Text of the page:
2010BAP 2 - AP® Physics B 2010 Free-Response Questions...

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Unformatted text preview: AP® Physics B 2010 Free-Response Questions Form B The College Board The College Board is a not-for-profit membership association whose mission is to connect students to college success and opportunity. Founded in 1900, the College Board is composed of more than 5,700 schools, colleges, universities and other educational organizations. Each year, the College Board serves seven million students and their parents, 23,000 high schools, and 3,800 colleges through major programs and services in college readiness, college admission, guidance, assessment, financial aid and enrollment. Among its widely recognized programs are the SAT®, the PSAT/NMSQT®, the Advanced Placement Program® (AP®), SpringBoard® and ACCUPLACER®. The College Board is committed to the principles of excellence and equity, and that commitment is embodied in all of its programs, services, activities and concerns. © 2010 The College Board. College Board, ACCUPLACER, Advanced Placement Program, AP, AP Central, SAT, SpringBoard and the acorn logo are registered trademarks of the College Board. Admitted Class Evaluation Service is a trademark owned by the College Board. PSAT/NMSQT is a registered trademark of the College Board and National Merit Scholarship Corporation. All other products and services may be trademarks of their respective owners. Permission to use copyrighted College Board materials may be requested online at: www.collegeboard.com/inquiry/cbpermit.html. Visit the College Board on the Web: www.collegeboard.com. AP Central is the official online home for the AP Program: apcentral.collegeboard.com. TABLE OF INFORMATION FOR 2010 and 2011 CONSTANTS AND CONVERSION FACTORS Proton mass, m p = 1.67 ¥ 10 -27 kg Neutron mass, mn = 1.67 ¥ 10 -27 kg Electron mass, me = 9.11 ¥ 10 -31 kg Avogadro’s number, N 0 = 6.02 ¥ 1023 mol-1 Universal gas constant, Electron charge magnitude, e = 1.60 ¥ 10 -19 C 1 electron volt, 1 eV = 1.60 ¥ 10 -19 J Speed of light, Universal gravitational constant, Acceleration due to gravity at Earth’s surface, c = 3.00 ¥ 108 m s G = 6.67 ¥ 10 -11 m 3 kgis2 R = 8.31 J (mol iK) g = 9.8 m s2 Boltzmann’s constant, k B = 1.38 ¥ 10 -23 J K 1 unified atomic mass unit, Planck’s constant, Vacuum permittivity, Coulomb’s law constant, k = 1 4 p Vacuum permeability, 1 u = 1.66 ¥ 10 -27 kg = 931 MeV c 2 h = 6.63 ¥ 10 -34 J is = 4.14 ¥ 10 -15 eV is hc = 1.99 ¥ 10 -25 J im = 1.24 ¥ 103 eV i nm 0 0 = 8.85 ¥ 10 -12 C2 N im 2 = 9.0 ¥ 109 N im 2 C2 m0 = 4 p ¥ 10 -7 (T im) A Magnetic constant, k ¢ = m0 4 p = 1 ¥ 10 -7 (T im) A 1 atmosphere pressure, meter, kilogram, second, ampere, kelvin, m kg s A K mole, hertz, newton, pascal, joule, mol Hz N Pa J 1 atm = 1.0 ¥ 105 N m 2 = 1.0 ¥ 105 Pa watt, coulomb, volt, ohm, henry, W C V W H farad, tesla, degree Celsius, electron-volt, F T ∞C eV UNIT SYMBOLS PREFIXES Factor 10 9 VALUES OF TRIGONOMETRIC FUNCTIONS FOR COMMON ANGLES Symbol G M k c m Prefix giga mega kilo centi milli micro nano pico q sin q cos q tan q 0 30 37 45 53 60 90 0 1 0 12 32 33 35 45 34 22 22 1 45 35 43 32 1 0 106 103 10 -2 10 -3 10 -6 10 -9 10 -1 2 12 3 • m n p The following conventions are used in this exam. I. Unless otherwise stated, the frame of reference of any problem is assumed to be inertial. II. The direction of any electric current is the direction of flow of positive charge (conventional current). III. For any isolated electric charge, the electric potential is defined as zero at an infinite distance from the charge. IV. For mechanics and thermodynamics equations, W represents the work done on a system. -2- ADVANCED PLACEMENT PHYSICS B EQUATIONS FOR 2010 and 2011 NEWTONIAN MECHANICS ELECTRICITY AND MAGNETISM u = u0 + at x = x0 + u0 t + 12 at 2 u 2 = u0 2 + 2 a ( x - x0 )  F = Fnet = ma Ffric £ m N ac = a F f h J K k m N P p r T t U u W x m q t u2 r t = rF sin q p = mv J = FDt = Dp 1 K = mu 2 2 DUg = mgh W = F Dr cos q Pavg = W Dt = = = = = = = = = = = = = = = = = = = = = = acceleration force frequency height impulse kinetic energy spring constant length mass normal force power momentum radius or distance period time potential energy velocity or speed work done on a system position coefficient of friction angle torque F= E= 1 q1q2 4p 0 r 2 F q A B C d E F I UE = qV = Eavg = V= C= C= Uc = V d 1 q1q2 4p 0 r e 1 4p 0 Q V 0A  i qi ri d 1 1 QV = CV 2 2 2 P Q q R r t U V = = = = = = = = = = = = = = = = = I avg = DQ Dt R= r A u= r= q= fm = area magnetic field capacitance distance electric field emf force current length power charge point charge resistance distance time potential (stored) energy electric potential or potential difference velocity or speed resistivity angle magnetic flux V = IR P = IV Cp = P = F u cos q Fs = - k x  Ci i Us = 12 kx 2 1 1 = Cs i Ci Rs =  Ri i Ts = 2 p Tp = 2 p m k g 1 = Rp ÂR i 1 i FB = qu B sin q FB = BI sin q B= m0 I 2p r T= 1 f Gm1m2 r2 FG = - fm = BA cos q UG = - Gm1m2 r eavg =- Dfm Dt e =Bu -3- ADVANCED PLACEMENT PHYSICS B EQUATIONS FOR 2010 and 2011 FLUID MECHANICS AND THERMAL PHYSICS WAVES AND OPTICS r=mV P = P0 + rgh Fbuoy = rVg A1u1 = A2 u2 P + rgy + D =a 12 ru = const. 2 0 DT H= P= kA DT L F A PV = nRT = Nk BT K avg = 3 kT 2B urms = 3 RT = M 3k B T m W = - P DV DU = Q + W e= ec = W QH TH - TC TH A = area e = efficiency F = force h = depth H = rate of heat transfer k = thermal conductivity K avg = average molecular kinetic energy = length L = thickness m = mass M = molar mass n = number of moles N = number of molecules P = pressure Q = heat transferred to a system T = temperature U = internal energy V = volume u = velocity or speed urms = root-mean-square velocity W = work done on a system y = height a = coefficient of linear expansion m = mass of molecule r = density u = fl n= c u n 1 sin q1 = n 2 sin q2 sin qc = n2 n1 1 1 1 + = si s0 f h s M= i =- i h0 s0 R 2 d sin q = m l f= d = separation f = frequency or focal length h = height L = distance M = magnification m = an integer n = index of refraction R = radius of curvature s = distance u = speed x = position l = wavelength q = angle xm ª m lL d GEOMETRY AND TRIGONOMETRY Rectangle A = bh Triangle 1 A = bh 2 Circle A = pr 2 C = 2pr Parallelepiped V = wh Cylinder V = pr 2 A= C= V= S= b= h= = w= r= area circumference volume surface area base height length width radius ATOMIC AND NUCLEAR PHYSICS S = 2pr + 2pr 2 Sphere 4 V = pr 3 3 S = 4pr 2 Right Triangle a 2 + b2 = c2 a sin q = c b cos q = c a tan q = b E = hf = pc K max = hf - f l= h p 2 D E = ( Dm ) c E = energy f = frequency K = kinetic energy m = mass p = momentum l = wavelength f = work function c q b 90° a -4- 2010 AP® PHYSICS B FREE-RESPONSE QUESTIONS (Form B) PHYSICS B SECTION II Time— 90 minutes 7 Questions Directions: Answer all seven questions, which are weighted according to the points indicated. The suggested times are about 11 minutes for answering each of Questions 1 and 4-7 and about 17 minutes for answering each of Questions 2-3. The parts within a question may not have equal weight. Show all your work in the goldenrod booklet in the spaces provided after each part, NOT in this lavender insert. 1. (10 points) A small block of mass 0.15 kg is placed at point A at a height 2.0 m above the bottom of a track, as shown in the figure above, and is released from rest. It slides with negligible friction down the track, around the inside of the loop of radius 0.60 m, and leaves the track at point C at a height 0.50 m above the bottom of the track. (a) Calculate the speed of the block when it leaves the track at point C. (b) On the figure below, draw and label the forces (not components) that act on the block when it is at the top of the loop at point B. (c) Calculate the minimum speed the block can have at point B without losing contact with the track. (d) Calculate the minimum height hmin above the bottom of the track at which the block can be released and still go around the loop without losing contact with the track. © 2010 The College Board. Visit the College Board on the Web: www.collegeboard.com. GO ON TO THE NEXT PAGE. -5- 2010 AP® PHYSICS B FREE-RESPONSE QUESTIONS (Form B) 2. (15 points) The simple pendulum above consists of a bob hanging from a light string. You wish to experimentally determine the frequency of the swinging pendulum. (a) By checking the line next to each appropriate item on the list below, select the equipment that you would need to do the experiment. ____ Meterstick ____ Stopwatch ____ Protractor ____ Photogate ____ Additional string ____ Additional masses (b) Describe the experimental procedure that you would use. In your description, state the measurements you would make, how you would use the equipment to make them, and how you would determine the frequency from those measurements. (c) You next wish to discover which parameters of a pendulum affect its frequency. State one parameter that could be varied, describe how you would conduct the experiment, and indicate how you would analyze the data to show whether there is a dependence. (d) After swinging for a long time, the pendulum eventually comes to rest. Assume that the room is perfectly thermally insulated. How will the temperature of the room change while the pendulum comes to rest? ____ It would slightly increase. ____ It would slightly decrease. ____ No effect. It would remain the same. Justify your answer. (e) Another pendulum using a thin, light, metal rod instead of a string is used in a clock to keep time. If the temperature of the room was to increase significantly, what effect, if any, would this have on the period of the pendulum? ____ It would increase. Justify your answer. ____ It would decrease. ____ No effect. It would remain the same. © 2010 The College Board. Visit the College Board on the Web: www.collegeboard.com. GO ON TO THE NEXT PAGE. -6- 2010 AP® PHYSICS B FREE-RESPONSE QUESTIONS (Form B) 3. (15 points) Two small objects, each with a charge of -4.0 nC, are held together by a 0.020 m length of insulating string as shown in the diagram above. The objects are initially at rest on a horizontal, nonconducting frictionless surface. The effect of gravity on each object due to the other is negligible. (a) Calculate the tension in the string. (b) Illustrate the electric field by drawing electric field lines for the two objects on the following diagram. The masses of the objects are m1 = 0.030 kg and m2 = 0.060 kg. The string is now cut. (c) Calculate the magnitude of the initial acceleration of each object. (d) On the axes below, qualitatively sketch a graph of the acceleration a of the object of mass m2 versus the distance d between the objects after the string has been cut. (e) Describe qualitatively what happens to the speeds of the objects as time increases, assuming that the objects remain on the horizontal, nonconducting frictionless surface. © 2010 The College Board. Visit the College Board on the Web: www.collegeboard.com. GO ON TO THE NEXT PAGE. -7- 2010 AP® PHYSICS B FREE-RESPONSE QUESTIONS (Form B) 4. (10 points) In the circuit above, the battery of emf e is connected to two long, straight, parallel wires, which in turn are connected to four resistors with resistances given in the figure above. Assume that any other resistances in the circuit are negligible. Express all algebraic answers to the following parts in terms of the given quantities and fundamental constants. (a) Derive an expression for the total resistance of the circuit. (b) Derive an expression for the power dissipated in this circuit. Assume that any magnetic fields result only from the currents in the two long wires. (c) What is the direction of the magnetic field, if any, at point P, which is in the plane of the page? ____ To the left ____ To the right ____ Toward the top of the page ____ Toward the bottom of the page ____ Out of the plane of the page ____ Into the plane of the page ____ None of the above, because the magnetic field is zero Explain your reasoning. (d) What is the direction of the force, if any, on the bottom wire due to the current in the top wire? ____ To the left ____ To the right ____ Toward the top of the page ____ Toward the bottom of the page ____ Out of the plane of the page ____ Into the plane of the page ____ None of the above, because the force is zero Explain your reasoning. © 2010 The College Board. Visit the College Board on the Web: www.collegeboard.com. GO ON TO THE NEXT PAGE. -8- 2010 AP® PHYSICS B FREE-RESPONSE QUESTIONS (Form B) 5. (10 points) In a double-slit interference experiment, a parallel beam of monochromatic light is needed to illuminate two narrow parallel slits of width w that are a distance b apart in an opaque card as shown in the figure above. A lens is inserted between the point light source S and the slits in order to produce the parallel beam of light. The interference pattern is formed on a screen a distance D from the slits, where D >> b. (a) On the figure above, draw the lens at the appropriate place to produce the parallel beam of light, and label the location of the source relative to the lens with the appropriate optical parameter of the lens. (b) Draw two light rays from the source to the slits to show the production of the parallel rays. (c) In the interference pattern on the screen, the distance from the central bright fringe to the third bright fringe on one side is measured to be y3 . Derive an expression for the wavelength of the light in terms of the given quantities and fundamental constants. (d) If the space between the slits and the screen was filled with a material having an index of refraction n > 1, would the distance between the bright fringes increase, decrease, or remain the same? ___ Increase ___ Decrease ___ Remain the same Explain your reasoning. © 2010 The College Board. Visit the College Board on the Web: www.collegeboard.com. GO ON TO THE NEXT PAGE. -9- 2010 AP® PHYSICS B FREE-RESPONSE QUESTIONS (Form B) 6. (10 points) An object is suspended from a spring scale first in air, then in water, as shown in the figure above. The spring scale reading in air is 17.8 N, and the spring scale reading when the object is completely submerged in water is 16.2 N. The density of water is 1000 kg m 3 . (a) Calculate the buoyant force on the object when it is in the water. (b) Calculate the volume of the object. (c) Calculate the density of the object. (d) How would the absolute pressure at the bottom of the water change if the object was removed? ___ It would increase. Justify your answer. ___ It would decrease ___ It would remain the same. © 2010 The College Board. Visit the College Board on the Web: www.collegeboard.com. GO ON TO THE NEXT PAGE. -10- 2010 AP® PHYSICS B FREE-RESPONSE QUESTIONS (Form B) 7. (10 points) Your teacher gives you the above graph of stopping potential versus frequency for the photoelectric effect. (a) Calculate the work function of the metal in eV. (b) If the stopping potential is 1.5 V, determine the maximum kinetic energy of the emitted photoelectrons in eV. (c) Calculate the wavelength of light that will eject photoelectrons with the maximum kinetic energy found in part (b). (d) What would be the wavelength of light that will eject photoelectrons with a lower maximum kinetic energy than that found in part (b) ? _____ It will be longer than that found in part (c). _____ It will be the same as that found in part (c). _____ It will be shorter than that found in part (c). Explain your reasoning. END OF EXAM © 2010 The College Board. Visit the College Board on the Web: www.collegeboard.com. -11- ...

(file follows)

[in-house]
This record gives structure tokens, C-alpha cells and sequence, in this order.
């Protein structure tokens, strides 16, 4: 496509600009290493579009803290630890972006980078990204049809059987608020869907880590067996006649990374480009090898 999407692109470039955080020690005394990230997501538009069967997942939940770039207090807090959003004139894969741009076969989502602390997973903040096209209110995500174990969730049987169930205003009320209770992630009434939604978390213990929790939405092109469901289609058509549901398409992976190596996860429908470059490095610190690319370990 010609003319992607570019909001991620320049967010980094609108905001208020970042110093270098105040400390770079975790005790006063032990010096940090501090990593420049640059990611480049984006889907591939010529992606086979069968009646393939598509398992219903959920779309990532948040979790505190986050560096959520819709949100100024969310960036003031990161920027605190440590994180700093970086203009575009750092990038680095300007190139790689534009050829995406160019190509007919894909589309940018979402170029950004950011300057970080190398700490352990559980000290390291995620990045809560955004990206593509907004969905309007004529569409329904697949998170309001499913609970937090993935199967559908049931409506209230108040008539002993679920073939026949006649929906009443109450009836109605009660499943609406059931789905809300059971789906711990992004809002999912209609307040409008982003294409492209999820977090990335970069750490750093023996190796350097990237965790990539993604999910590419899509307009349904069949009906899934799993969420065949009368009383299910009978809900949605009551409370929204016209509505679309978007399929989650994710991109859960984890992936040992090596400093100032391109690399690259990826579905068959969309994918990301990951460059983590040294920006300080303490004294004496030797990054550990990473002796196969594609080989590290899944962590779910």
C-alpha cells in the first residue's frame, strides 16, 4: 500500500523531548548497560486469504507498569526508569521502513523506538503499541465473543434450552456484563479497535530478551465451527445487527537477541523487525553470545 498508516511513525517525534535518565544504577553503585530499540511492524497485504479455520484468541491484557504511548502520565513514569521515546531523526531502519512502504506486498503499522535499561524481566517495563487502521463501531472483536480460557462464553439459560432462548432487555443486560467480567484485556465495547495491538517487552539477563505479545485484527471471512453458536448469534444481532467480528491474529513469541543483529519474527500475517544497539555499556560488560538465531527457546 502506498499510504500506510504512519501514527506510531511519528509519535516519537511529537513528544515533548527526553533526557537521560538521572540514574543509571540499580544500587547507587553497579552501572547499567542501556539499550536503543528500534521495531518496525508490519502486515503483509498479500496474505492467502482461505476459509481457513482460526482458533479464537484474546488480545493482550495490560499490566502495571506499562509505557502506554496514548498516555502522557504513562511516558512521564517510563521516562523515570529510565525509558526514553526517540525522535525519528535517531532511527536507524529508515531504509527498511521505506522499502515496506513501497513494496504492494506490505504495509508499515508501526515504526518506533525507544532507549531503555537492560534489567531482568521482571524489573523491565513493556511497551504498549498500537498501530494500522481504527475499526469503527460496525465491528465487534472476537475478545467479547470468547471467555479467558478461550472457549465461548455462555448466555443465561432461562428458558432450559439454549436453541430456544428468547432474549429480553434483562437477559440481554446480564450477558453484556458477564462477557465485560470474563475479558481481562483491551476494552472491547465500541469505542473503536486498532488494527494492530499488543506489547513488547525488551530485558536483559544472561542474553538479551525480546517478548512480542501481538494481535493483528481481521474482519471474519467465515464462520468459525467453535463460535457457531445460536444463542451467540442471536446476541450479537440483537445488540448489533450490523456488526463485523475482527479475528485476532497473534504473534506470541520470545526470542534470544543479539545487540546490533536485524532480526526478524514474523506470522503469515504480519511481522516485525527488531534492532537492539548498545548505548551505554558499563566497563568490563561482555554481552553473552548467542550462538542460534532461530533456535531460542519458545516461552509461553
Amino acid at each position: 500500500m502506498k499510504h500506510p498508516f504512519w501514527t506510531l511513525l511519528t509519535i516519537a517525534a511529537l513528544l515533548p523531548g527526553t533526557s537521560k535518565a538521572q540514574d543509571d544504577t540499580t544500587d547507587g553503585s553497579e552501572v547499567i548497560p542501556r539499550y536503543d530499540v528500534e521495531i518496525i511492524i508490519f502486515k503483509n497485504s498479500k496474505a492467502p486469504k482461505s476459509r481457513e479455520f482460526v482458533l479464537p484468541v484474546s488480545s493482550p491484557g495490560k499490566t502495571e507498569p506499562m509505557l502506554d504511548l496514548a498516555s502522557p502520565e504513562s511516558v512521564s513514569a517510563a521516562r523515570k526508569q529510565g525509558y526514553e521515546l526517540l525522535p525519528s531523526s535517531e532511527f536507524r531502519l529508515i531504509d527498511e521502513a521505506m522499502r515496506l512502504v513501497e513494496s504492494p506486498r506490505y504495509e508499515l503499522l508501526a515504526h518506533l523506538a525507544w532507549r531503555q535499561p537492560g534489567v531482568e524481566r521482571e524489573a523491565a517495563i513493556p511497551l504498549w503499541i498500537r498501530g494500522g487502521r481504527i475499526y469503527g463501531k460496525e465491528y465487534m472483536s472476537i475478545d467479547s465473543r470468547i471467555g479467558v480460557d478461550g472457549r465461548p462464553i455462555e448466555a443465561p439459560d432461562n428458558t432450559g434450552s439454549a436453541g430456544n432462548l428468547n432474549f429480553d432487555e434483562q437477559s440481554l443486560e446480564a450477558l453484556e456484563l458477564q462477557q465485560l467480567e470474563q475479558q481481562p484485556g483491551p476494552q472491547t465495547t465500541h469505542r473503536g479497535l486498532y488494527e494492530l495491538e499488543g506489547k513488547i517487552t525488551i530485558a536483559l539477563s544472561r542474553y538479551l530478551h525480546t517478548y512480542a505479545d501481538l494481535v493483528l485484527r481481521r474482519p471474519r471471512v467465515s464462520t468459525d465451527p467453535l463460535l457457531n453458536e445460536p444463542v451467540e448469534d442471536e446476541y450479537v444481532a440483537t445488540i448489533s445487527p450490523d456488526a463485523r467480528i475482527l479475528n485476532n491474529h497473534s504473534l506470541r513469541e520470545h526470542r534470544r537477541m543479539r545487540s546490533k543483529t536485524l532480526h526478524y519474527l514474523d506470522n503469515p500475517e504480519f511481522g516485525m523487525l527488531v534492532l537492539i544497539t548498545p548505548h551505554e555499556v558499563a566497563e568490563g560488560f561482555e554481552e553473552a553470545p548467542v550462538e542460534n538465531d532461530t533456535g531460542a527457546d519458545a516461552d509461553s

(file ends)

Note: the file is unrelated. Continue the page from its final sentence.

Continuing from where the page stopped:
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This note was uploaded on 02/09/2011 for the course PHYS 10 taught by Professor Davidnewton during the Spring '11 term at DeAnza College.